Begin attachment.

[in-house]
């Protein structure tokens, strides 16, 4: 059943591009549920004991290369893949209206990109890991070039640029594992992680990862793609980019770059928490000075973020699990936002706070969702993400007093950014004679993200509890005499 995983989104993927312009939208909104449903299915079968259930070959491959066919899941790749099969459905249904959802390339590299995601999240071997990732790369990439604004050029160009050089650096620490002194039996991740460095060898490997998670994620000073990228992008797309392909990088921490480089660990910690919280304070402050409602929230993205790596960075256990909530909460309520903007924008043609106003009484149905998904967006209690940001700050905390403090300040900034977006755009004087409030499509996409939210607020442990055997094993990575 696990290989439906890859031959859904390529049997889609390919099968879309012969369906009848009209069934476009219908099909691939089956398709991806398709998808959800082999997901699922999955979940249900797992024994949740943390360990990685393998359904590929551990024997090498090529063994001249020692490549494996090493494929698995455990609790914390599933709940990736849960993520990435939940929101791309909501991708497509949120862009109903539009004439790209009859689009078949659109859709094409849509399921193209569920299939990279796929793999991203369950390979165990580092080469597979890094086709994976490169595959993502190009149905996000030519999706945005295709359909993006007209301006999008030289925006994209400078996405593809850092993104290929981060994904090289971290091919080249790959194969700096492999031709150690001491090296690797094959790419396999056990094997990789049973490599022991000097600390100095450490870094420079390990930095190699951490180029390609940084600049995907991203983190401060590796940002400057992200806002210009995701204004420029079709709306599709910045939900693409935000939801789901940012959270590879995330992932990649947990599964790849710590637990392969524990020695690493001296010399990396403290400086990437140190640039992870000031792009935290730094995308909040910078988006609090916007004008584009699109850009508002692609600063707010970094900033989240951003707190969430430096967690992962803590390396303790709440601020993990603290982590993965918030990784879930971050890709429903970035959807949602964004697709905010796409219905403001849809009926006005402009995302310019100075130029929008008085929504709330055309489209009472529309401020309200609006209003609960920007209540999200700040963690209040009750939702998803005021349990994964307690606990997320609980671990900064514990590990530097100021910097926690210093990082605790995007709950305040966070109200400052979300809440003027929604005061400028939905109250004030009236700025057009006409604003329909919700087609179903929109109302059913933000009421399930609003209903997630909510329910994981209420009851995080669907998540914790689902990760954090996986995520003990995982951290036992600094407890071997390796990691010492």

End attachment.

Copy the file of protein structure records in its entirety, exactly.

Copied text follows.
[in-house]
């Protein structure tokens, strides 16, 4: 059943591009549920004991290369893949209206990109890991070039640029594992992680990862793609980019770059928490000075973020699990936002706070969702993400007093950014004679993200509890005499 995983989104993927312009939208909104449903299915079968259930070959491959066919899941790749099969459905249904959802390339590299995601999240071997990732790369990439604004050029160009050089650096620490002194039996991740460095060898490997998670994620000073990228992008797309392909990088921490480089660990910690919280304070402050409602929230993205790596960075256990909530909460309520903007924008043609106003009484149905998904967006209690940001700050905390403090300040900034977006755009004087409030499509996409939210607020442990055997094993990575 696990290989439906890859031959859904390529049997889609390919099968879309012969369906009848009209069934476009219908099909691939089956398709991806398709998808959800082999997901699922999955979940249900797992024994949740943390360990990685393998359904590929551990024997090498090529063994001249020692490549494996090493494929698995455990609790914390599933709940990736849960993520990435939940929101791309909501991708497509949120862009109903539009004439790209009859689009078949659109859709094409849509399921193209569920299939990279796929793999991203369950390979165990580092080469597979890094086709994976490169595959993502190009149905996000030519999706945005295709359909993006007209301006999008030289925006994209400078996405593809850092993104290929981060994904090289971290091919080249790959194969700096492999031709150690001491090296690797094959790419396999056990094997990789049973490599022991000097600390100095450490870094420079390990930095190699951490180029390609940084600049995907991203983190401060590796940002400057992200806002210009995701204004420029079709709306599709910045939900693409935000939801789901940012959270590879995330992932990649947990599964790849710590637990392969524990020695690493001296010399990396403290400086990437140190640039992870000031792009935290730094995308909040910078988006609090916007004008584009699109850009508002692609600063707010970094900033989240951003707190969430430096967690992962803590390396303790709440601020993990603290982590993965918030990784879930971050890709429903970035959807949602964004697709905010796409219905403001849809009926006005402009995302310019100075130029929008008085929504709330055309489209009472529309401020309200609006209003609960920007209540999200700040963690209040009750939702998803005021349990994964307690606990997320609980671990900064514990590990530097100021910097926690210093990082605790995007709950305040966070109200400052979300809440003027929604005061400028939905109250004030009236700025057009006409604003329909919700087609179903929109109302059913933000009421399930609003209903997630909510329910994981209420009851995080669907998540914790689902990760954090996986995520003990995982951290036992600094407890071997390796990691010492």